We should greatly increase spending on prevention in two main ways. The first is to directly increase funding for public health departments to expand their core work in areas like health education, infectious disease surveillance, chronic disease screening, mental health services and doula programs to address maternal and child health — activities that have proven impacts on preventing disease and long-term health issues. The creation of a national public-private fund could draw in investments from industry leaders to match expanded government spending and send the money directly to community-based organizations that run many local and state government public health programs.

The second part is to redirect hospital and health care funding for preventive health care and for social services critical to long-term health. We’ve seen successful recent examples in how so-called Centers for Medicare and Medicaid Services waivers have enabled the use of clinical funding for nutrition programs in places like North Carolina, and in California where waivers were used to fund housing services for people facing homelessness. The Biden administration has approved eight Medicaid waivers, including one recently approved for New York. This number, along with increased waiver authority for social needs in Medicare and incentives for employer plans, should be sharply expanded in a second Biden term.

To achieve an industrial policy for health, we also would need to make it fundamentally easier and cheaper to make healthy choices, and harder and more costly to make unhealthy ones, for individuals and for industries. That means seriously considering actions like imposing excise taxes on sugary drinks and ultra-processed foods; banning menthol cigarettes, as proposed by the Food and Drug Administration, and establishing minimum unit pricing for alcohol. When implemented even in the face of tricky politics, these and similar actions have been associated with positive outcomes. We should reduce added salt and sugar in our food system through a combination of voluntary commitments, F.D.A. rules around labeling and further incentivizing fresh food purchasing for SNAP- and WIC-eligible families. We also need more incentives for healthy behavior, like consumer savings on insurance plans for joining a gym or purchasing fresh produce at the grocery store.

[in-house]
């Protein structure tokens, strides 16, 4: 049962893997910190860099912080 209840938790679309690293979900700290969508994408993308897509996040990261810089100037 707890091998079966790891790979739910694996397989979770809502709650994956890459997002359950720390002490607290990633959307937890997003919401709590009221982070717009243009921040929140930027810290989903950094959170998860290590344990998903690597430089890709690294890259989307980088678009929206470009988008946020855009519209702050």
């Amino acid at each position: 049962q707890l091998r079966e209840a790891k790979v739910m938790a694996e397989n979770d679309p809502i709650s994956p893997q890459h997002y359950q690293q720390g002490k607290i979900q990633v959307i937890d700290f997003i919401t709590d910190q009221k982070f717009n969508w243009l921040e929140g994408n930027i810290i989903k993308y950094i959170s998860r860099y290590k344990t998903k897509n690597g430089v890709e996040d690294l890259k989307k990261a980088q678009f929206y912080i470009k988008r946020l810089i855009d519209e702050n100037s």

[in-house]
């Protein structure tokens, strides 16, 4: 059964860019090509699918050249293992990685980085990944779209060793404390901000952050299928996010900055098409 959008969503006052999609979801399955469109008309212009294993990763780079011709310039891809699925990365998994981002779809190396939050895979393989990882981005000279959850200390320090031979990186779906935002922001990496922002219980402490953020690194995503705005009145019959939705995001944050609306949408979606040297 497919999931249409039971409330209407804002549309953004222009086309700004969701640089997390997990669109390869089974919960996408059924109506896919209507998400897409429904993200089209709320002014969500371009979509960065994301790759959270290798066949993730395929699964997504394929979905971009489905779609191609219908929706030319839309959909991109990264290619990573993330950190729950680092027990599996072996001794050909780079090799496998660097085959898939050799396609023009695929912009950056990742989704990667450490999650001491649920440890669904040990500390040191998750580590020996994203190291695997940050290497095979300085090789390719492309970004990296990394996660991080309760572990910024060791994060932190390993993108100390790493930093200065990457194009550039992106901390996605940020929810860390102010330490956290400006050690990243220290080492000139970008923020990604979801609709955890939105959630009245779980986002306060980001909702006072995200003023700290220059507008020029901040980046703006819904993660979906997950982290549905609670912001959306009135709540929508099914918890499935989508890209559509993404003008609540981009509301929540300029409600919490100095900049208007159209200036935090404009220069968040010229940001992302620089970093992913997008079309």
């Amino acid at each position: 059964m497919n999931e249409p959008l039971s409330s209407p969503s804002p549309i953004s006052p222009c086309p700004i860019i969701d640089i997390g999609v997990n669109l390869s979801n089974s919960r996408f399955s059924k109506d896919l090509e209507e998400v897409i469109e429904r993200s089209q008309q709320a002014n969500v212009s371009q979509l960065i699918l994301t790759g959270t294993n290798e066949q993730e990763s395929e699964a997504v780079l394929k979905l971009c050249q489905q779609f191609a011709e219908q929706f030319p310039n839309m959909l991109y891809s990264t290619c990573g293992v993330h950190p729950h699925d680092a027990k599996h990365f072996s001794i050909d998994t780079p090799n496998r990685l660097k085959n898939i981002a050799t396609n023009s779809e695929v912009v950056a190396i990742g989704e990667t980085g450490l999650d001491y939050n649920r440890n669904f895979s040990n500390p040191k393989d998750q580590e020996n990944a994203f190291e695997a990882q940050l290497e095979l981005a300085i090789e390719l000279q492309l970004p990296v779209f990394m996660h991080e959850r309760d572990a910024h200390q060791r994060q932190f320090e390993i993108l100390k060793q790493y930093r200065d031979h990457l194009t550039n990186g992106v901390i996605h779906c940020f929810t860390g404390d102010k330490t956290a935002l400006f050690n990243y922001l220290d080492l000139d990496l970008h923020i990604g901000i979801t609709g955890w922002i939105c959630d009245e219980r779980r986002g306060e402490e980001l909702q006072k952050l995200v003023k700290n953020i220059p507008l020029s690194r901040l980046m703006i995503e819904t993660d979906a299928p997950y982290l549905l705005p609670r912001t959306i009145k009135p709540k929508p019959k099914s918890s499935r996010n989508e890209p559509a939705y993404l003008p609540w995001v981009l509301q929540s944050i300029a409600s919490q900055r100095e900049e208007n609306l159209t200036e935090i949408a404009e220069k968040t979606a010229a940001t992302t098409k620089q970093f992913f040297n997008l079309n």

A rethinking of the way we plan and pay for health would require policymakers to ask different questions. If new housing were being planned, officials wouldn’t simply be expected to ask how many families could live there, how much would it cost and whether this area was zoned correctly. They would also have to answer: Would this make my constituents sicker or healthier? Would it lead to longer or shorter lives? And this could influence how many units to build, where to build them and how to set rents and further advance affordability? To answer those questions, we could embrace a new metric that projects the impact of any given initiative on mortality and life span — a life span return on investment, or L.R.O.I.